The new boss of Marks & Spencer will have to reinvent its clothing business

The new boss of Marks & Spencer will have to reinvent its clothing business

News of a change at the helm of the troubled doyen of U.K. retailing was met with enthusiasm on January 7, 2016: its shares rose 2% at the open as the market plunged, before succumbing to wider risk aversion. Given intractable problems in the group’s so-called general merchandise division – still the U.K.’s top clothes retailer by value – caution looks all too warranted

Marc Bolland, who has led M&S since May 2010, will retire in April. At first sight, the board’s choice of successor, Steve Rowe, looks odd: an M&S veteran, he is currentlyMarks & Spencer head of the under-performing clothing arm. He was parachuted into that post only last July after a three-year stint leading the thriving food division, which now accounts for 44 per cent of group profits.

M&S argues that the worst of its clothing problems have been addressed. The outgoing boss blamed poor fourth-quarter clothing sales on mild autumn weather. M&S didn’t follow its high-street rivals in slashing prices before Christmas, preserving margins at the expense of sales. Mr. Bolland also insisted problems with the website had been resolved by a huge new distribution centre in central England.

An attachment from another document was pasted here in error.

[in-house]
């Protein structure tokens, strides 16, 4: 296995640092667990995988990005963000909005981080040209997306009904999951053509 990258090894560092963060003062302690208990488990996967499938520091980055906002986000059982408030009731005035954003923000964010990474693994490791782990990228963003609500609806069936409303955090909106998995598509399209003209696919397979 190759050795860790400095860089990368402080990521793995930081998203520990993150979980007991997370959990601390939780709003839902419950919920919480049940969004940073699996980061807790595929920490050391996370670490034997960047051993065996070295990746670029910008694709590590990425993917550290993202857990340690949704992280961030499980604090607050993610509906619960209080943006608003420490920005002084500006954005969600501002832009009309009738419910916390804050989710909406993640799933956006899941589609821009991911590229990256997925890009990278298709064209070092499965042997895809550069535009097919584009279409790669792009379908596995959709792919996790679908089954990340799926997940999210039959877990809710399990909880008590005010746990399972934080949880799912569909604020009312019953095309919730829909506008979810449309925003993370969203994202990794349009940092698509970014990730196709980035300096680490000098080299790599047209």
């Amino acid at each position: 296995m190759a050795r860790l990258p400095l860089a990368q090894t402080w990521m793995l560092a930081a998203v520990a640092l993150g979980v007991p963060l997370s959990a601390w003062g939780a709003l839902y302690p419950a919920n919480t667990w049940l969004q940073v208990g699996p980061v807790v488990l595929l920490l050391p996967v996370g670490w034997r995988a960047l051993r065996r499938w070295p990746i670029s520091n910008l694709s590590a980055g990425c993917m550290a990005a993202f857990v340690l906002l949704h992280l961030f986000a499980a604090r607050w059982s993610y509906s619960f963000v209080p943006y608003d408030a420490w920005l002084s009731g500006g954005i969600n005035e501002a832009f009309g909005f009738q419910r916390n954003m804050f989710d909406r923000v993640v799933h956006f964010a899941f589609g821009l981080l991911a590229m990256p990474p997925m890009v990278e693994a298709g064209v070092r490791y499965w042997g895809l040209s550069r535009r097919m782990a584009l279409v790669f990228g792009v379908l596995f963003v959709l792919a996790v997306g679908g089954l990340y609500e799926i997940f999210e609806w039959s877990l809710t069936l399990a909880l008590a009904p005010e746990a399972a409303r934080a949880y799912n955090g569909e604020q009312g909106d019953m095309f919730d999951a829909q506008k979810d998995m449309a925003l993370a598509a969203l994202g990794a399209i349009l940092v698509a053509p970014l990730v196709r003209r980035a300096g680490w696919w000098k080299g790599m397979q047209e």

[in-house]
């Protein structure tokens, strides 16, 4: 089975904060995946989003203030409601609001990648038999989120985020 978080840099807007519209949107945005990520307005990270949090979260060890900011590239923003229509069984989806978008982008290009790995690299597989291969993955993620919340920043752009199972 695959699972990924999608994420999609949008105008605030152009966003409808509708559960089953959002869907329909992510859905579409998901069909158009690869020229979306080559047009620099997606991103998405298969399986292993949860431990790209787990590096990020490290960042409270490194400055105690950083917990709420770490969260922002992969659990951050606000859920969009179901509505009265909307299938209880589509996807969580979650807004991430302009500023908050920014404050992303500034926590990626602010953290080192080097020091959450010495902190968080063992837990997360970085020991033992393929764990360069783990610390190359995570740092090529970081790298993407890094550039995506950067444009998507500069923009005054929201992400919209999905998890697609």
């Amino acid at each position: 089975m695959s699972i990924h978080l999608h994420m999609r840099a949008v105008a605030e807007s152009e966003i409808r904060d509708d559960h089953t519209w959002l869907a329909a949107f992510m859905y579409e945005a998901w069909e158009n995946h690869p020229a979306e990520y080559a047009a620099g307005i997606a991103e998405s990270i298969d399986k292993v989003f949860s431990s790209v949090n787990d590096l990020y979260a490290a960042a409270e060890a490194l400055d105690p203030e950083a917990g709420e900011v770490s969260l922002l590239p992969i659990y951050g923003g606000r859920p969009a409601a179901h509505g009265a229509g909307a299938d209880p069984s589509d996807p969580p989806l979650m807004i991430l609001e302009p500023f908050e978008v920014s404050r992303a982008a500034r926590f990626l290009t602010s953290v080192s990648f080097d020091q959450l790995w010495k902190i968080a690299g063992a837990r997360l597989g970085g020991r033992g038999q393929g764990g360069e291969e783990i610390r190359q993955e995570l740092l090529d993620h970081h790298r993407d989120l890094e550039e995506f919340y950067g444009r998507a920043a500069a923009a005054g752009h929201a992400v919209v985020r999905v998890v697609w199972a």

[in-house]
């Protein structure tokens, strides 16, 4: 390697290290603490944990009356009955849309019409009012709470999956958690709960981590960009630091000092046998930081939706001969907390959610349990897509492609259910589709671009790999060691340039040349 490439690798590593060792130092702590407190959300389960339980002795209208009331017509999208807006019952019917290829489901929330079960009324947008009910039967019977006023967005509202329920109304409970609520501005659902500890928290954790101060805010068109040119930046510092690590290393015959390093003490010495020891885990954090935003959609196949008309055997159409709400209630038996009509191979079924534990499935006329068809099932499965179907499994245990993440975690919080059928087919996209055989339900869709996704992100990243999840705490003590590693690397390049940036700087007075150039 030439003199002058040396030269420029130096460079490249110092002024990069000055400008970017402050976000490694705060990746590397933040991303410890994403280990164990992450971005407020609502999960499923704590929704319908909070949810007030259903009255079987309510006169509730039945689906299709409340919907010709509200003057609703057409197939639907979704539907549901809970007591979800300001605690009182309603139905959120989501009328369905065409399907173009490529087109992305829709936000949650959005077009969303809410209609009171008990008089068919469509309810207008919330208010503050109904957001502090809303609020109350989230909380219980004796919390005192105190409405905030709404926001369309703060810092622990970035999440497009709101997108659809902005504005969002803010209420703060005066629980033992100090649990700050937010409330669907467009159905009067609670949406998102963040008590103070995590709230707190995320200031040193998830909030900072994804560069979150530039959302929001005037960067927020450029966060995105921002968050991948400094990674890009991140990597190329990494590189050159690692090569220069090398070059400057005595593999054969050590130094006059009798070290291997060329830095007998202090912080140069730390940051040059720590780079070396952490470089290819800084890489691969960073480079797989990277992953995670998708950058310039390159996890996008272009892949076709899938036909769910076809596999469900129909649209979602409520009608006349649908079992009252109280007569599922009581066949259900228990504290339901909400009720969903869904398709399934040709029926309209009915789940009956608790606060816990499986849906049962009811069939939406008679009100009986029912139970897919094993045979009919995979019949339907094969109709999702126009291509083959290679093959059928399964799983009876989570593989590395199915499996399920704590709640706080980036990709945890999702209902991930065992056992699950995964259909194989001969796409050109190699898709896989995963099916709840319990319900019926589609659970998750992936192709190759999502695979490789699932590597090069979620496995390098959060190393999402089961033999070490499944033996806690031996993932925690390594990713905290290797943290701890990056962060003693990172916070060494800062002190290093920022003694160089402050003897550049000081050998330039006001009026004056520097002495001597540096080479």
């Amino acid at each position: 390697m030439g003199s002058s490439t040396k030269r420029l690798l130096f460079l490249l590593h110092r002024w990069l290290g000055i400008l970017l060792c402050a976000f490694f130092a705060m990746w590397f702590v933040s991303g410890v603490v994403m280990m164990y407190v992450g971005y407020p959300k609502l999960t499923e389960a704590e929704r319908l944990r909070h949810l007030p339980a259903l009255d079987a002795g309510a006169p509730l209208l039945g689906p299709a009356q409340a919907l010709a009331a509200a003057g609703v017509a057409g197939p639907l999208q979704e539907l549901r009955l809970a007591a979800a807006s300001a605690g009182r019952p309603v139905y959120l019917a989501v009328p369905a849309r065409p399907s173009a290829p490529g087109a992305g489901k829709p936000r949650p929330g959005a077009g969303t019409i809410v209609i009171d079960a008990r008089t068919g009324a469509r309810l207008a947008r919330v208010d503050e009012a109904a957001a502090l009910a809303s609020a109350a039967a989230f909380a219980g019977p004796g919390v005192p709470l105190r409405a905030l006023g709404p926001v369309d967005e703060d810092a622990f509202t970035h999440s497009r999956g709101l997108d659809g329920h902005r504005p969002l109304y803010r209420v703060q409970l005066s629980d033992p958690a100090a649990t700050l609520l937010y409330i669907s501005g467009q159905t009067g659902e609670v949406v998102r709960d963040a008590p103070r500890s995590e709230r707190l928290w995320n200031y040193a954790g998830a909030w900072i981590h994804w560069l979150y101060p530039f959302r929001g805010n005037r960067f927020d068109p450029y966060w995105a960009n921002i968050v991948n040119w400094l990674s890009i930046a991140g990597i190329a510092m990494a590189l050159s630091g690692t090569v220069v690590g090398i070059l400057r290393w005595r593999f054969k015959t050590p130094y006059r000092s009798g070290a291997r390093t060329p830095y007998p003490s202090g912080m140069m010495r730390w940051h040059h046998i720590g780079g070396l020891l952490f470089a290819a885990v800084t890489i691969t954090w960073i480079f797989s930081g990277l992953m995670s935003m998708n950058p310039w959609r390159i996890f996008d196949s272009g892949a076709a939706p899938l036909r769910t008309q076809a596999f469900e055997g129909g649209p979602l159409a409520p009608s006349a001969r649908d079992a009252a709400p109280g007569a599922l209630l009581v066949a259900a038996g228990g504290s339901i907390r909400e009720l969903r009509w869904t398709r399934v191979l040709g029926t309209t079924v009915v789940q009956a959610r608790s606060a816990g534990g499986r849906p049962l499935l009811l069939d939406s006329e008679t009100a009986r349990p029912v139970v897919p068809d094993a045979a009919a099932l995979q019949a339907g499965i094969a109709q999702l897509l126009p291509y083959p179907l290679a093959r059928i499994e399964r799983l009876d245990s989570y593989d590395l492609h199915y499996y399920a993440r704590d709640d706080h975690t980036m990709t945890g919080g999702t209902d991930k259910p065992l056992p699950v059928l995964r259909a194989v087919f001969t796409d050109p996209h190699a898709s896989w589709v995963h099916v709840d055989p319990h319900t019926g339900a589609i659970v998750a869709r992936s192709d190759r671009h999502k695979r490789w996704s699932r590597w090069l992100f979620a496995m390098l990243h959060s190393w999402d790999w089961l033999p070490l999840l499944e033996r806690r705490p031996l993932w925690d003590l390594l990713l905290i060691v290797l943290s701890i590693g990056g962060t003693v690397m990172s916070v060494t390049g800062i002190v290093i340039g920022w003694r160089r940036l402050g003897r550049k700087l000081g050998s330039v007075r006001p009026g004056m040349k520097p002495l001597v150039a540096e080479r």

However, M&S’s troubles run deeper than its late adoption of e-commerce, which has benefited online-savvy rival Next. Strategically, the mid-market clothing division is suffering from similar trends in spending to those that have helped its premium food offering.

The group has been losing market share to cheap-chic discounters such as Primark—now the U.K.’s biggest clothes retailer by number of items. Mr. Bolland has responded by sourcing more stock from China. That has preserved profits but is likely to raise questions over product quality, reckons Cantor Fitzgerald.

Mr. Bolland, who used to run supermarket chain WM Morrison, did well in carving out a distinctive upmarket niche for M&S in the otherwise cut-throat U.K. grocery sector.

In clothing, he has moved in the opposite direction, risking M&S’s reputation for sturdy sweaters without matching its rivals on price. The result is a muddle that Mr. Rowe, despite being an insider, will need fresh thinking to unravel.

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